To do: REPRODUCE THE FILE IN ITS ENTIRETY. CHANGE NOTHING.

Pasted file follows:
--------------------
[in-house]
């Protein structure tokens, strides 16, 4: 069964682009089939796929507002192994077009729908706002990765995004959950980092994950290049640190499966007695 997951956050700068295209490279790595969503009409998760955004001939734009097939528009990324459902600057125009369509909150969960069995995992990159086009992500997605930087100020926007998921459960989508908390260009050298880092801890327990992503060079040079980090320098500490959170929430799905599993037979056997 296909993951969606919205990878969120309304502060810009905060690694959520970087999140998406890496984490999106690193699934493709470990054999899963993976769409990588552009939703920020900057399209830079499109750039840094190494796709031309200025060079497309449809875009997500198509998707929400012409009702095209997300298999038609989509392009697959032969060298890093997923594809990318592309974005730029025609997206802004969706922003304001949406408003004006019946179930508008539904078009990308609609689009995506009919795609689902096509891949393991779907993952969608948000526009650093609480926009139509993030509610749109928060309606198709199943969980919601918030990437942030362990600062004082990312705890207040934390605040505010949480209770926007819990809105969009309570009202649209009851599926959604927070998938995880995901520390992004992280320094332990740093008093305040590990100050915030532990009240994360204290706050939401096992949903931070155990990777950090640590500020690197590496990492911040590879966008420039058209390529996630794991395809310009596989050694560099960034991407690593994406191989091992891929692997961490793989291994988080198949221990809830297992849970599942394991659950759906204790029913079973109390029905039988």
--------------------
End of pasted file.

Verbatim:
[in-house]
């Protein structure tokens, strides 16, 4: 069964682009089939796929507002192994077009729908706002990765995004959950980092994950290049640190499966007695 997951956050700068295209490279790595969503009409998760955004001939734009097939528009990324459902600057125009369509909150969960069995995992990159086009992500997605930087100020926007998921459960989508908390260009050298880092801890327990992503060079040079980090320098500490959170929430799905599993037979056997 296909993951969606919205990878969120309304502060810009905060690694959520970087999140998406890496984490999106690193699934493709470990054999899963993976769409990588552009939703920020900057399209830079499109750039840094190494796709031309200025060079497309449809875009997500198509998707929400012409009702095209997300298999038609989509392009697959032969060298890093997923594809990318592309974005730029025609997206802004969706922003304001949406408003004006019946179930508008539904078009990308609609689009995506009919795609689902096509891949393991779907993952969608948000526009650093609480926009139509993030509610749109928060309606198709199943969980919601918030990437942030362990600062004082990312705890207040934390605040505010949480209770926007819990809105969009309570009202649209009851599926959604927070998938995880995901520390992004992280320094332990740093008093305040590990100050915030532990009240994360204290706050939401096992949903931070155990990777950090640590500020690197590496990492911040590879966008420039058209390529996630794991395809310009596989050694560099960034991407690593994406191989091992891929692997961490793989291994988080198949221990809830297992849970599942394991659950759906204790029913079973109390029905039988």